### 3. Normalization

#### 3.1 Standard Score

The major purpose of standard scores is to place scores for any individual on any variable having any mean and standard deviation on the same standard scale so that comparisons can be made. Without some standard scale, comparisons across individuals and/or across variables would be difficult to make (Lomax,2001, p. 68). In other words, a standard score is another way to comapre a student’s performance to that of the standardization sample. A standard score (or scaled score) is calculated by taking the raw score and transforming it to a common scale. A standard score is based on a normal distrbution with a mean and a standard deviation (see Figure 1). The black line at the center of the distribution represents the mean. The turquoise lines represent standard deviations.

### 4. The Normal Distribution

Normal distributions are important in statistics and are often used in the natural and social sciences to represent real-valued random variables whose distributions are not known.

The normal distribution is sometimes informally called the **bell curve**.

The red curve is the *standard normal distribution*

Many things closely follow a Normal Distribution:

- heights of people
- size of things produced by machines
- errors in measurements
- blood pressure
- marks on a test

### 5. Sampling Distribution

#### 5.1 Central Limit Theorem

The Central Limit Theorem (CLT) is a statistical theory states that given a sufficiently large sample size from a population with a finite level of variance, the mean of all samples from the same population will be approximately equal to the mean of the population. Check Understanding The Central Limit Theorem for more you want to know about CLT.

#### 5.2 Sampling Distribution

A sampling distribution is a probability distribution of a statistic obtained through a large number of samples drawn from a specific population. The sampling distribution of a given population is the distribution of frequencies of a range of different outcomes that could possibly occur for a statistic of a population.

Sampling distributions are important in statistics because they provide a major simplification en route to statistical inference. More specifically, they allow analytical considerations to be based on the probability distribution of a statistic, rather than on the joint probability distribution of all the individual sample values.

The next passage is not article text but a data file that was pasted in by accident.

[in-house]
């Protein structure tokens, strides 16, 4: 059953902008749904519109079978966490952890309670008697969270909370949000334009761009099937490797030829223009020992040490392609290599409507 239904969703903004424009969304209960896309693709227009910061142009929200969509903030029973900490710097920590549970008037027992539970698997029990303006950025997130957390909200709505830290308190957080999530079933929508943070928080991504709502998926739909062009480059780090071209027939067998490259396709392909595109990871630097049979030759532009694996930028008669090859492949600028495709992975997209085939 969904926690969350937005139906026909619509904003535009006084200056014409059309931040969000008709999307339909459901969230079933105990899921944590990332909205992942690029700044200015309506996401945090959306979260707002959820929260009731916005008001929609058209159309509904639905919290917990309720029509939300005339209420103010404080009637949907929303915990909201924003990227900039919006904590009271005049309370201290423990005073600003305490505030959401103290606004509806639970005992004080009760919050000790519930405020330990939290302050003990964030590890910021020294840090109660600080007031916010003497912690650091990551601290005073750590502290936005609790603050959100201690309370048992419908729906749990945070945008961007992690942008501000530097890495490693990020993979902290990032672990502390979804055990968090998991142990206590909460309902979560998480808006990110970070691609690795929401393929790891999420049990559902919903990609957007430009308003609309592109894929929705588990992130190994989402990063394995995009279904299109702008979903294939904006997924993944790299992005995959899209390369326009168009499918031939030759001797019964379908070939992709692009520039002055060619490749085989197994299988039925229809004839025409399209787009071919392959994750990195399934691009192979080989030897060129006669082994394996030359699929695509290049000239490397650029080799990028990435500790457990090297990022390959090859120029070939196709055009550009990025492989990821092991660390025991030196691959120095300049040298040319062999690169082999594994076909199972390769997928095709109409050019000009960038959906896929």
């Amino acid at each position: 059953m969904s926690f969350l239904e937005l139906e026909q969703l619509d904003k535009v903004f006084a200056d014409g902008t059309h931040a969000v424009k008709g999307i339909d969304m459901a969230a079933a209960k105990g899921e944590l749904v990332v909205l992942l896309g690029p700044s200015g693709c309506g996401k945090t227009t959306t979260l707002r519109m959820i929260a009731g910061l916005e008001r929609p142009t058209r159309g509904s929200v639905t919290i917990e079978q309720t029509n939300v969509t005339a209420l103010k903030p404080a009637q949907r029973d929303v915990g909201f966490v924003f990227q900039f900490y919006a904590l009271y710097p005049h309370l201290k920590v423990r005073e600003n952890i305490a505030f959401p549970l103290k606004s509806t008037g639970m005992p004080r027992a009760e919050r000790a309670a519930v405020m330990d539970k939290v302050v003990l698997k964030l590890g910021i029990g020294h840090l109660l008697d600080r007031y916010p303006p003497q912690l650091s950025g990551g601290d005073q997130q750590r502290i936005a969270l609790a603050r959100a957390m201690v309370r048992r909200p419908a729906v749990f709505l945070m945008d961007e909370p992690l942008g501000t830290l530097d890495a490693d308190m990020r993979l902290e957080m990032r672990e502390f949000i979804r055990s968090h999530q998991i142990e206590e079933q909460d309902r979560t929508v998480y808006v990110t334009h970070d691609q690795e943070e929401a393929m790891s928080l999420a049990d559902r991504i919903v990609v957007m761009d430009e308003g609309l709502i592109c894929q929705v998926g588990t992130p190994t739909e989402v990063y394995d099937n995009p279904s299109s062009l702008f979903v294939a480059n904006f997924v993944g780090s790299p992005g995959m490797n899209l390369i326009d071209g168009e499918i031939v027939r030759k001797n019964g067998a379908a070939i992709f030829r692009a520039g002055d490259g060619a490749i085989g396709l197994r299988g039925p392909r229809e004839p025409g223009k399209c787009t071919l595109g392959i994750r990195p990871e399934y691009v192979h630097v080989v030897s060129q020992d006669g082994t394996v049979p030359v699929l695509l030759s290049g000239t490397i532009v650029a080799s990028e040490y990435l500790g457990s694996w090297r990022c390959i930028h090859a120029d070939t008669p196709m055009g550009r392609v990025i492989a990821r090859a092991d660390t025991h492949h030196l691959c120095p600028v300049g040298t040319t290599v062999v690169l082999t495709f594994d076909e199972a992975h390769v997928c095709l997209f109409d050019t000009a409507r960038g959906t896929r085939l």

### 6. Estimate

#### 6.1 Error Bound

#### 6.2 Confidence

#### 6.3 Confidence Interval

### 7. Hypothesis Testing

Hypothesis testing is the use of statistics to determine the probability that a given hypothesis is true.

### 8. T-test

#### 8.1 Introduction

A t-test is a type of inferential statistic used to determine if there is a significant difference between the means of two groups, which may be related in certain features. It is mostly used when the data sets, like the data set recorded as the outcome from flipping a coin 100 times, would follow a normal distribution and may have unknown variances. A t-test is used as a hypothesis testing tool, which allows testing of an assumption applicable to a population.

You can check Investopedia’s *T-Test Definition* for more knowledge here.

#### 8.2 Independent Sample T-test:

The main difference between analyzing whether the height of boys and girls is the same is the source of the data and the problem to be analyzed.

#### 8.3 Paired Sample T-Test

To figure out whether a man’s height is different in the morning and evening, I found some people to measure their height in the morning and evening. Everyone here has two values. Here, there is a match.

Sample Error

#### 8.4 Pooled Variance

When the average number of samples is different, but the variance is actually considered to be the same, the variance needs to be combined.

Don’t be scared by the formula, its essence is the weighted average of the two sample variances

#### 8.5 Cohen’s d

Effect size: In statistics, an effect size is a quantitative measure of the magnitude of a phenomenon. Examples of effect sizes are the correlation between two variables, the regression coefficient in a regression, the mean difference, or even the risk with which something happens, such as how many people survive after a heart attack for every one person that does not survive. For most types of effect size, a larger absolute value always indicates a stronger effect, with the main exception being if the effect size is an odds ratio.

What statistical technique do you use most to analyze data? Let me know in the comments below!

Follow FineReport Reporting Software on facebook to master data science together!